Honda premiered its new 1800 cc model in September 1978, featuring a few minor improvements, and with that, the Accord's domestic sales volume grew again, reaching a one-year total of 94,986 units. Thanks to the Accord, an industry newcomer was able to consolidate its foothold in Japan's compact-car segment.

In a move designed to cultivate a market in the U.S., Honda began exporting the three-door hatchback in May 1976, right after the car's introduction in Japan. That year, the Accord sold 18,643 units in the U.S. Sales volume experienced dramatic growth the following year, with sales totaling 75,995 units.

"When we brought the Accord evaluation car to American Honda (AH)," Kizawa said, "Mr. Munekuni [in charge of sales as corporate director of AH] and the engineering staff raved about the car, saying it would be the next big thing after the Civic." However, the plan to export the four-door version had to be postponed following a decision at the evaluation meeting that the 1600 cc engine was not powerful enough for American four-door sedan buyers. Subsequently, a new model was developed, providing better dynamic performance with increased displacement of 1800 cc. Honda began exporting the upgraded sedan in September 1978, winning considerable praise from U.S. customers. As a result, combined sales of three- and four-door Accords grew rapidly, reaching 120,841 units in 1978.

The Accord thus began its evolution as the standard compact car for the American market. In fact, it was soon so popular that people did not really mind having to pay a little extra for it. Thanks to the Accord's success, Honda's market grew steadily in the U.S., and the company cemented its position overseas as a premier auto manufacturer.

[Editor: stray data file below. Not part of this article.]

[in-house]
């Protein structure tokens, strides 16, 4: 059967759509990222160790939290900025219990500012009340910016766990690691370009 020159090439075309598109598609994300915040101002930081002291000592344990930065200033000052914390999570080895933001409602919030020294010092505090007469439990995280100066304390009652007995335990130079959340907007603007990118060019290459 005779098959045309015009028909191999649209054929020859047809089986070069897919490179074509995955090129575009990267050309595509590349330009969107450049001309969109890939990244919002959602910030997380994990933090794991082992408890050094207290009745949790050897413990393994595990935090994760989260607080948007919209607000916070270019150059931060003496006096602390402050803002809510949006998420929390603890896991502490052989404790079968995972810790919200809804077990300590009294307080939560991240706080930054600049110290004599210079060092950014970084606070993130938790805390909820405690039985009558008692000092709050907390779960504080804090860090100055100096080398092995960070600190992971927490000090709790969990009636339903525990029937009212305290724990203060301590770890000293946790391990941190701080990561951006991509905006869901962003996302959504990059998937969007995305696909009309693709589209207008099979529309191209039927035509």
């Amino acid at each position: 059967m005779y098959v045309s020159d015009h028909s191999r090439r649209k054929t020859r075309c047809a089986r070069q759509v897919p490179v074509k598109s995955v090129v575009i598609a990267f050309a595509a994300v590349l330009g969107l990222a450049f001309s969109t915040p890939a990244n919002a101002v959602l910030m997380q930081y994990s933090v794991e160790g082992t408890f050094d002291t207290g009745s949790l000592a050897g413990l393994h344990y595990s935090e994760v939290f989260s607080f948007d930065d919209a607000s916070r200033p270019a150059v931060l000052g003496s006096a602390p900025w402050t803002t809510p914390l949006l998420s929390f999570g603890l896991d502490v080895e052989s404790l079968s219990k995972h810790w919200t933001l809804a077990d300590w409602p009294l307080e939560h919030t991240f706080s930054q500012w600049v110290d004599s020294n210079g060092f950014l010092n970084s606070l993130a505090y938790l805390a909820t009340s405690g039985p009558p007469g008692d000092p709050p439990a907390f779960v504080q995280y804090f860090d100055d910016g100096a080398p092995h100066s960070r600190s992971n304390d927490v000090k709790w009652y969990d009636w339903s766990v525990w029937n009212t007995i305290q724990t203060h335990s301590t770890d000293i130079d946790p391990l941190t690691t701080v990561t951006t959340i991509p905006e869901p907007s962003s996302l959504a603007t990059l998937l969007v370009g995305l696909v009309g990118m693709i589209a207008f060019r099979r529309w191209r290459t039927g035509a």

Chapter 6

A Mainstay Model for the Times

The Honda Accord - first introduced in 1976 as a three-door hatchback - has, in the intervening 23 years, produced a series of six outstanding model generations. The key theme in its development, however, has always been the same; to ensure harmony between the car and society.

The second-generation Accord family introduced in September 1981 incorporated model changes reflecting Honda's shift in emphasis toward the 4-door sedan. This was because the first-generation 4-door model had, upon its market introduction, received high marks comparable to those of the preceding 3-door model. Although sales growth had been a bit more gradual, the sedan was demonstrating steadily increasing sales. In fact, it was already outselling the hatchback. Therefore, the decision was made in view of these figures, proving that the Accord had established its position in the 4-door market both in Japan, as well as the U.S.

The Vigor 4-door sedan was introduced to the Japanese market as a sister model upon the release of the second-generation Accord. Moreover, the release of these new models was timed to the introduction of Honda's new three-channel sales system. Subsequently, the third-generation Accord was introduced in 1985, and here, the new three-door Aerodeck with extended roofline was added for sale in Japan and Europe, rather than the familiar 3-door hatchback. The fourth generation released in 1989 saw a further expansion in the model line, with the Accord Inspire, Vigor, and Ascot debuting together. The expanded variations were in line with increasingly diverse and sophisticated market needs.

In the early 1980s Honda had moved to localize production in the U.S., in keeping with the philosophy of "building products in the markets where they are sold." Subsequently, Honda of America Manufacturing (HAM) turned out the first locally made second-generation Accord in November 1982. In fact, this was the first car Honda produced in the U.S.